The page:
Wednesday, July 25, 2018

Natural Causes: Book Review

Published April 10, 2018.
Barbara Ehrenreich loans her considerable talent to the question, "How much control do we have over our longevity?"

The result is her April 10, 2018 book, Natural Causes: An Epidemic of Wellness, the Certainty of Dying, and Killing Ourselves to Live Longer.

As a gerontologist and a self-professed health nut, I was attentive to her claim that we have a lot less control over our health than we (middle class people from industrialized nations) like to admit.

Her first few chapters describe the escalating number of diagnostic tools and treatments.

Increased health is primarily available to those with health insurance and the means to pay for premiums, co-pays, and deductibles--as well as to those who can go the extra mile and pay for gym memberships, meditation programs and organic produce.

But does throwing money at the aging body really result in longevity? Ehrenreich argues that it does not.

Monday, July 16, 2018

Creating Unlimited Options for Aging: Book Review

Published October 12, 2017.
Joe Carella has been challenging institutional settings for over two decades.

Based on extensive personal and professional experience,  Carella eventually established the Scandinavian Living Center (SLC) in Newton, Massachusetts

He drew on his experience growing up in a tight-knit neighborhood in the Greater Boston area, his experience being admitted into a geriatric ward when he was a high school student, and his experience visiting several autonomous, community-based housing in Scandinavia.

Since opening its doors in 2001, the SLC has become a crossroads for inter-generational connectivity.

More than 2,000 people per month--not counting friends and family members of residents--come to the site to participate in an array of activities.

More than 25 nonprofit organizations and clubs use the spacious common areas for meetings, projects, performances, and presentations. Yes, there are 40 apartments at the SLC; however, about half of the building space is dedicated to common areas.

Carella expresses particular delight when the "walls" between residents and visitors dissolve during community events. As Carella told the Leading Age: "I love it when [visitors] come for an event and don't have any idea this is an assisted living community."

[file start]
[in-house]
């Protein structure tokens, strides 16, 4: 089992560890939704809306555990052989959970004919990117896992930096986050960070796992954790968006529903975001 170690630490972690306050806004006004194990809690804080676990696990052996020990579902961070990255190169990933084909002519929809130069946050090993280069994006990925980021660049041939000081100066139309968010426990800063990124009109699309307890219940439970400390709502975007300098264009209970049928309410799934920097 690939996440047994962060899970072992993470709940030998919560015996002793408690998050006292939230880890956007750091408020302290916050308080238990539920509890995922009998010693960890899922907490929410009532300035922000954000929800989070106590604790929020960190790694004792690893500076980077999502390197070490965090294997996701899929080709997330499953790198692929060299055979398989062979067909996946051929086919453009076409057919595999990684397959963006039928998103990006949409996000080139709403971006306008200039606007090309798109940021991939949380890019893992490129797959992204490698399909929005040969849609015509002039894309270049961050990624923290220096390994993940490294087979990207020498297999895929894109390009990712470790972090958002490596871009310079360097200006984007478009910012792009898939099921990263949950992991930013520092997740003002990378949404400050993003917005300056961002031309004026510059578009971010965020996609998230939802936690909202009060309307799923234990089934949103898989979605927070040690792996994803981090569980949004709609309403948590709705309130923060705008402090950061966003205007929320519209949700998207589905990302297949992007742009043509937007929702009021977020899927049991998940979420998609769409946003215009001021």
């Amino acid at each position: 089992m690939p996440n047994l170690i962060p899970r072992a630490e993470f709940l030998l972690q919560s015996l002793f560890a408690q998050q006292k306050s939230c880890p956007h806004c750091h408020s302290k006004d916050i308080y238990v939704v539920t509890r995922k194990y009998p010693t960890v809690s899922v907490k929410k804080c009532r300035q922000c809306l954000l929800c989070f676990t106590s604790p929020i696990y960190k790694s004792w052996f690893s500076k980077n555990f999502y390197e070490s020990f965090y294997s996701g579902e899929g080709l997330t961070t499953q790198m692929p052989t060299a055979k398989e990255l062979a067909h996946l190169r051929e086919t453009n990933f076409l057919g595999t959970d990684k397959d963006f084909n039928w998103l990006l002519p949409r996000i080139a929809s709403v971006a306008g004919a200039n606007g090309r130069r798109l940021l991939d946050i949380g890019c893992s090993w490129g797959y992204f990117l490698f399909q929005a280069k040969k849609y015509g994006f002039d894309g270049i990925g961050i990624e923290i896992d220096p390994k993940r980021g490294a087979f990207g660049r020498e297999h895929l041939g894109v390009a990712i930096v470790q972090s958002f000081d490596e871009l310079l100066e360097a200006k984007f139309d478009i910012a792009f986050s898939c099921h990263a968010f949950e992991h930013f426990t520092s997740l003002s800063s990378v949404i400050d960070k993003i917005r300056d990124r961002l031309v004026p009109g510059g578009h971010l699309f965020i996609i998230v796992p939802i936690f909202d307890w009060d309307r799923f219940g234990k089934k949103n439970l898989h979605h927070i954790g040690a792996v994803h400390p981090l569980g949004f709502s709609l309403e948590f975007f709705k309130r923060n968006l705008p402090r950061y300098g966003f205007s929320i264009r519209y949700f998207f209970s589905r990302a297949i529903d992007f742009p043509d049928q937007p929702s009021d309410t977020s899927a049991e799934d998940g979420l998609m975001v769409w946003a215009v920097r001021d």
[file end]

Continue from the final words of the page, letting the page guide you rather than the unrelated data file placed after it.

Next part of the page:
How has Carella served as a catalyst for this integration of ages, abilities, and interests?

Reading Creating Unlimited Options for Aging: The Path Forward (October 12, 2017) provides a lot of great detail.

Thursday, July 12, 2018

2018 Mid-America Institute on Aging and Wellness Preview

Visit the official 2018 MAIA page here
This August will be my third year attending this engaging conference. It's the Eleventh Annual Mid-American Institute (MAIA) on Aging and Wellness, held August 9th and 10th, 2018 at University of Southern Indiana in Evansville, Indiana.

Health care professionals can earn continuing education credit for attending. 

I usually only post about MAIA after I attend. 

[Updated to add reports about MAIA 2018 Keynotes/Plenaries and the Concurrent Sessions]

This year, I decided to give TGAM blog readers an opportunity to attend by posting key details a few weeks before.

Evansville is in the tristate area of SW Indiana. The USI campus is only two hours south of Bloomington, Indiana and two hours west of Louisville, Kentucky. It's also a comfortable drive from St. Louis (2.5 hours), Nashville (2.5 hours) and Indianapolis (3 hours).

The keynote address by Ashton Applewhite on Thursday, August 9th 3 pm is FREE and OPEN to the public.  However, registration is required to ensure that everyone has a seat.

If you are interested in maintaining wellness of mind, body, and spirit throughout the lifespan, consider attending all or part of the conference. Registration information is available on the official page.

Many healthcare professionals attending earn CME credits (continuing medical education), but a good portion of those present are not healthcare professionals; they are community members who are pro-active about their physical, financial, social, and emotional health.